Dogfight is exactly what you expect out of a contemporary musical theatre show: youthful angst, dissonant ensemble harmonies and lots of metaphor. Though it is a tad predictable, the cast, creative team and band really breathe life into a potentially formulaic production.
The show tells the story of a group of marines about to be shipped out to the Vietnam War but before the do they participate in a dogfight: a party where they all wager who can bring the ugliest girl. Among these young men is Eddie birdlace who happens upon Rose, an awkward but sweet waitress/musician.This musical blends rock and folk music and is based on the 1991 film, starting River Pheonix and Lili Taylor.
The issue unfortunately is the show itself. The music sounds like it has been sampled from others and it just seems to take itself a little too seriously in the glamorization of the young men going off to war, while it is way too flippant about how it negatively portrays women. It’s borderline misogynistic and for a show written in the last couple of years, that shouldn’t fly. It just isn’t a great show in the writing side of things but the cast made up for that with their commitment and energy.
Amanda Sum as Rose was naive but a breath of fresh air amongst the intensity of all the ‘jarheads’. She had a unique folksy tone that was great for the more tender moments but unfortunately didn’t translate to the beltier songs. Her shining moment was at the end of the second act with the song “Pretty Funny” where she showcased just how vulnerable she can be, fighting through her tears and sharing a truly beautiful moment with the audience.
Stuart Barkley as Eddie Birdlace was just enough macho balanced with a dash of tenderness. His voice is smooth and strong, giving him the perfect combo to don the combat boots and dog tags that the role requires. His portrayal had depth to it and he didn’t shy away from the more emotional moments. He even managed to pepper in some light humour which made his portrayal even more charming.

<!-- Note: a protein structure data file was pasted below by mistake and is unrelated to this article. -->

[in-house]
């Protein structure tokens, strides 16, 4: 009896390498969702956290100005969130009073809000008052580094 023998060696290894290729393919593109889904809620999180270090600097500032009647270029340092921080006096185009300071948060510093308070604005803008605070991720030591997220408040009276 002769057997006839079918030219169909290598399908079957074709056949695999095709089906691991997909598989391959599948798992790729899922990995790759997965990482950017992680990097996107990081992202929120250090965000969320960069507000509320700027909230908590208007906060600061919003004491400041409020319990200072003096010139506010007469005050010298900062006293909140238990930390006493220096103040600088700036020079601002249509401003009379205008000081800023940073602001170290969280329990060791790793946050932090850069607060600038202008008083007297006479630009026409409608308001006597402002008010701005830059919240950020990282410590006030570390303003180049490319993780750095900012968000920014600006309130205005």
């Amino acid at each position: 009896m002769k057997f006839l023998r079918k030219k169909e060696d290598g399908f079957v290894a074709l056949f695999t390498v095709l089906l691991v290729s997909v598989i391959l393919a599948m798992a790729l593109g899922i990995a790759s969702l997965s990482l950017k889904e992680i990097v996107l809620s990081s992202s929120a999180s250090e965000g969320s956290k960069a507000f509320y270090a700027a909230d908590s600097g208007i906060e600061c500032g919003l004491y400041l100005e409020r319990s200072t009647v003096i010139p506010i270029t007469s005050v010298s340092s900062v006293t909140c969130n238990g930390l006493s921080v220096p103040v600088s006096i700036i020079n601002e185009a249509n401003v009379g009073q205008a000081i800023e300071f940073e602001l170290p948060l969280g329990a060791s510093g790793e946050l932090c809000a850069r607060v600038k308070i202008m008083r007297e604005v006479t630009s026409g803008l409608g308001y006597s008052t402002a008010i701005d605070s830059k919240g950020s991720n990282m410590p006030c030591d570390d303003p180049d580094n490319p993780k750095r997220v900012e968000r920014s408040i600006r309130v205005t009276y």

Ray Boulay stepped into many different costumes and characters with great commitment and a powerful voice. Sharon Crandall stepped into the role of Ruth Two Bears/Chippy for one night only and stole every scene she was in with her comical characterizations. The ensemble of young men playing the remaining marines were committed and energetic with their roles but a little indistinguishable, aside from their powerful vocals.
The minimalism of the set was sometimes a bit distracting, the stage seemed too bare at times, but at least it kept the scene changes snappy. The director, Chris Lam, explains in his director’s notes that this choice is made to “exercise the abilities of storytelling” but sometimes it just came across as lazy.
The set up of the Pacific Theatre is also a bit awkward. It’s alley stage never bodes well for musicals and without an experienced director at the helm, the staging can be a bit difficult to navigate in a space like this. It doesn’t help that the alley stage created a sound problem as the cast doesn’t have microphones so if they’re not facing you, you have no idea what they’re saying.
As a point of interest, the show features double casting of the leads, playing on alternate nights: Stuart Barkley (Les Miserables), Justin Lapena (King and I), Amanda Sum (Arigato, Tokyo), Sara Vickruck (Love Bomb). On nights when they’re not stepping into the roles of leads, these actors take up parts in the ensemble.
This extremely limited run of Dogfight only runs until Saturday night, so catch it while you can. It’s worth seeing, even if just for the raw and youthful talent that makes up the cast, chock full of strong voices and intelligent performances.
Semper Fi Collective in association with Renegade Arts Company presents Dogfight plays through March 19 at Pacific Theatre (1440 West 12th Avenue, Vancouver). Tickets are $25.